From Football to Politics, a Season of Upsets

February 8, 2008

It all started with Appalachian State. After a blocked field goal, the unranked, unknown football team from Boone, North Carolina beat the crap out Michigan –at home, in the Big House, the largest stadium in the country. Commentators unanimously called the debacle “The Greatest Upset in College Football History.” Seemed shocking at the time. Then it happened again. I just happened to be sitting in the stands when the Oregon Ducks– yes, Ducks– creamed the Wolverines by an embarrassing margin–39 to 7.

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Fans streamed out of the stadium well before the game ended. Some were angry. Most were dumbfounded. What is going on here? The world seemed turned on its head.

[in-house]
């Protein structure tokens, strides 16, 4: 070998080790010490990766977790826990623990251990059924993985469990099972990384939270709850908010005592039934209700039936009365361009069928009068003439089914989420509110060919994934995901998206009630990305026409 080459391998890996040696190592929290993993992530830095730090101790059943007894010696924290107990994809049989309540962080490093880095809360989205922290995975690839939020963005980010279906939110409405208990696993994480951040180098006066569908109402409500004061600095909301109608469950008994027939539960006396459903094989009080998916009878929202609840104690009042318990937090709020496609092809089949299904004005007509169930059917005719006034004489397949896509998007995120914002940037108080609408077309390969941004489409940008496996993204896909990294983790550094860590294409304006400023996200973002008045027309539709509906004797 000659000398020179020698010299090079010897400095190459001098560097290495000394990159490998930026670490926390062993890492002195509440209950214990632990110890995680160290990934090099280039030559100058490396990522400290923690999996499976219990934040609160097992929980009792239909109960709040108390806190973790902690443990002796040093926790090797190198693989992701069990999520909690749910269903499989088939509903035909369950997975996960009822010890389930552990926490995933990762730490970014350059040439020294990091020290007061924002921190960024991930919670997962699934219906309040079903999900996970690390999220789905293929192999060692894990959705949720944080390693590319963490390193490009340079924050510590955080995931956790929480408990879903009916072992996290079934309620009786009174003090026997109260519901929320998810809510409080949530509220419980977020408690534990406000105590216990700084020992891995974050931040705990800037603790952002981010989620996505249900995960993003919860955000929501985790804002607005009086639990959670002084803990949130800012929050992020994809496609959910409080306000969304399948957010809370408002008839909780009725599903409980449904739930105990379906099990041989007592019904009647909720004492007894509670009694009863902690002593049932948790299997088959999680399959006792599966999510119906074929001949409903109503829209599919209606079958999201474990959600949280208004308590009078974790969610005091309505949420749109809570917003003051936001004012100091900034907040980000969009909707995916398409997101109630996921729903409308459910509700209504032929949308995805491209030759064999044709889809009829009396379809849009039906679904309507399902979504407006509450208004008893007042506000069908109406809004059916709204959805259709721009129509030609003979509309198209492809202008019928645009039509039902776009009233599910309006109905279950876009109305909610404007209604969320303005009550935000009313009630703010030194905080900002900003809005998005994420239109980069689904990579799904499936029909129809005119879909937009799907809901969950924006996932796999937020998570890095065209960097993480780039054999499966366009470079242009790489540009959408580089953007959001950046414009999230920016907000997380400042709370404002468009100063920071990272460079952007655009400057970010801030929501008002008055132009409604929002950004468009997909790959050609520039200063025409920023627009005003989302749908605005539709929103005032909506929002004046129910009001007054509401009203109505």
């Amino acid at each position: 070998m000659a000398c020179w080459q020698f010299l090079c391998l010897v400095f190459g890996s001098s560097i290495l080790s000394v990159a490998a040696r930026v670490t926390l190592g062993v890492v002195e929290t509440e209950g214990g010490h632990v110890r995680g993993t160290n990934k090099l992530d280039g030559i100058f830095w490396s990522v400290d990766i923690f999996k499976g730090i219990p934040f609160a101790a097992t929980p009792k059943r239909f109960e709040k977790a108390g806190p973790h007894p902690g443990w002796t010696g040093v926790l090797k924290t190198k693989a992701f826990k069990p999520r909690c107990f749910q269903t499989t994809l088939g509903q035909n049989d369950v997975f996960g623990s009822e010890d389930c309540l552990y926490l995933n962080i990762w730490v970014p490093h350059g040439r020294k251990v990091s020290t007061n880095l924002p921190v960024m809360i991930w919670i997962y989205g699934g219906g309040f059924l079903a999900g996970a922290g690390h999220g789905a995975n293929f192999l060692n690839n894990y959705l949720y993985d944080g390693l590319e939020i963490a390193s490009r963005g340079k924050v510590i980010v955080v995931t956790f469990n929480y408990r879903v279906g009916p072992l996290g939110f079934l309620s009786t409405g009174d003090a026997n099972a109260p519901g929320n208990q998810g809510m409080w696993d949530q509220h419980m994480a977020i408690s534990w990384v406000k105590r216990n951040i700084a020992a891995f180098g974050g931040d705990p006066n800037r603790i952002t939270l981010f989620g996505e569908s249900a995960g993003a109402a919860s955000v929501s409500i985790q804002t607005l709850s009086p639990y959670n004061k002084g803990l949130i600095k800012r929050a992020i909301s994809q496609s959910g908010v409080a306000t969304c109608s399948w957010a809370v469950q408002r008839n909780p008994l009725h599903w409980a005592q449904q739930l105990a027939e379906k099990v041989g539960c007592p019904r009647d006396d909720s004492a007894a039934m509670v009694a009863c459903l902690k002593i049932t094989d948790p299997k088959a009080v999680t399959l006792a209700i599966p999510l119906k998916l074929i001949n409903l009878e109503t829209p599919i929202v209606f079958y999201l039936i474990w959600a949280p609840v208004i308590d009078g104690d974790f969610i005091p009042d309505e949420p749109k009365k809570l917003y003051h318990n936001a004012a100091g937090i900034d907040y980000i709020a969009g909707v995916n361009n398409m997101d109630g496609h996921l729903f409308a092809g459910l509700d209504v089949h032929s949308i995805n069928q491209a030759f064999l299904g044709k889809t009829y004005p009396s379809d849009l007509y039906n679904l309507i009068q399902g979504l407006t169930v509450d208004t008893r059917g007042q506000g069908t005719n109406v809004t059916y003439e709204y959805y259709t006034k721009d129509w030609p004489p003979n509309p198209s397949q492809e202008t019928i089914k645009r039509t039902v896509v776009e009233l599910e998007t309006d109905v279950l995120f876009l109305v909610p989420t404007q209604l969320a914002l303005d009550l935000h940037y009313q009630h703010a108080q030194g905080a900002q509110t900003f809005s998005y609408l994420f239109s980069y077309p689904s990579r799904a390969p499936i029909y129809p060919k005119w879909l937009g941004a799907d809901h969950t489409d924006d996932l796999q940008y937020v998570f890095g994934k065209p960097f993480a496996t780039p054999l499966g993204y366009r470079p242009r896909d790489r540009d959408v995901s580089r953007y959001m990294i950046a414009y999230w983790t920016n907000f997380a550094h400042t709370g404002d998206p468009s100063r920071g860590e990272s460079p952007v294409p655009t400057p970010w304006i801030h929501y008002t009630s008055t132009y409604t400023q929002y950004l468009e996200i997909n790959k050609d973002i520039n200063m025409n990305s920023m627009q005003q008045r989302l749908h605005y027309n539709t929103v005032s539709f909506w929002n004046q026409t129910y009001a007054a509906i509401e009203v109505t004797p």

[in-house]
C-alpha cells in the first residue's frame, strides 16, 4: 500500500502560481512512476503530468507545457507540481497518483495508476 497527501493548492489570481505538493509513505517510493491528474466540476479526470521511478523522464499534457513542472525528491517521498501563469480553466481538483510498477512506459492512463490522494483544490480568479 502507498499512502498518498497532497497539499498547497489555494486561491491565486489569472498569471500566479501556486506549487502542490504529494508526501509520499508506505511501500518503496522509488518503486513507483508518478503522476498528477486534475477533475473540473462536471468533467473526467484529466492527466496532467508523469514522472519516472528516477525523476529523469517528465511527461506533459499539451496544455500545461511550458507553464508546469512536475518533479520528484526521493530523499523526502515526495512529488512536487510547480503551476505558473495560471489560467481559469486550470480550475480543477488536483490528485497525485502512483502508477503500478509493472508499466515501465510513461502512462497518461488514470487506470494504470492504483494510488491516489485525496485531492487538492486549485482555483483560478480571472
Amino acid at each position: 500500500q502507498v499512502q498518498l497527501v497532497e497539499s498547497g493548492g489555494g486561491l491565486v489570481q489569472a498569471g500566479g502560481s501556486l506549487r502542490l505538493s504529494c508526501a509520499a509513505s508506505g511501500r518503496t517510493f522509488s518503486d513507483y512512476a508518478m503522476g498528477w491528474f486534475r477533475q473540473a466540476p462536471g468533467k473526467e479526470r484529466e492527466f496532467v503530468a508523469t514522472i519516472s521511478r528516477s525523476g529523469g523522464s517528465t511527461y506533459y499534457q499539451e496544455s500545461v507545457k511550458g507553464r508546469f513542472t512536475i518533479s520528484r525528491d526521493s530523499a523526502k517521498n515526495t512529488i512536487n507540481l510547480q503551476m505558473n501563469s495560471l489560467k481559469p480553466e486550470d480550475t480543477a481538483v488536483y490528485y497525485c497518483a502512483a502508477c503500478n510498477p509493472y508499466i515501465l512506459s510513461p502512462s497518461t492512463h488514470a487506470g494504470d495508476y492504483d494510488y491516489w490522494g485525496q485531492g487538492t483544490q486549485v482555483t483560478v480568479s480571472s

I have to admit, as a Proud Penn State alum, I found it somewhat amusing. Until Michigan beat us the following week. Another win for the underdog.

But this is exactly my point. Nothing is sure these days. From football to politics, 2007-08 has been a season of upsets. They just keep coming, one after the next.

I’m going to go out on a limb here and compare Hillary Clinton to the grand aura of Michigan football. Both are institutional heavyweights, deeply entrenched and loaded with money. No one expected Hillary to have to battle for the democratic presidential nomination in the same way no one could have predicted that Michigan’s lobed defense could crumble to a double-A school. But along came an outsider named Barak Obama, just like Appalachian State, out of nowhere, and started racking up points.

Not only has Obama stormed the scene, so has another politician with a funny name. Mike Huckabee. Political analysts and pollsters, who only seemed to pay attention to how much money candidates raised rather than the merits of their campaigns, predicted an early dropout for Huckabee– and for that matter, also for John McCain, who is now kicking everyone else’s butt. Ahem, did I just read that Mitt Romney dropped out of the race? HA! Serves you right, pollsters. The game isn’t over ’til it’s over.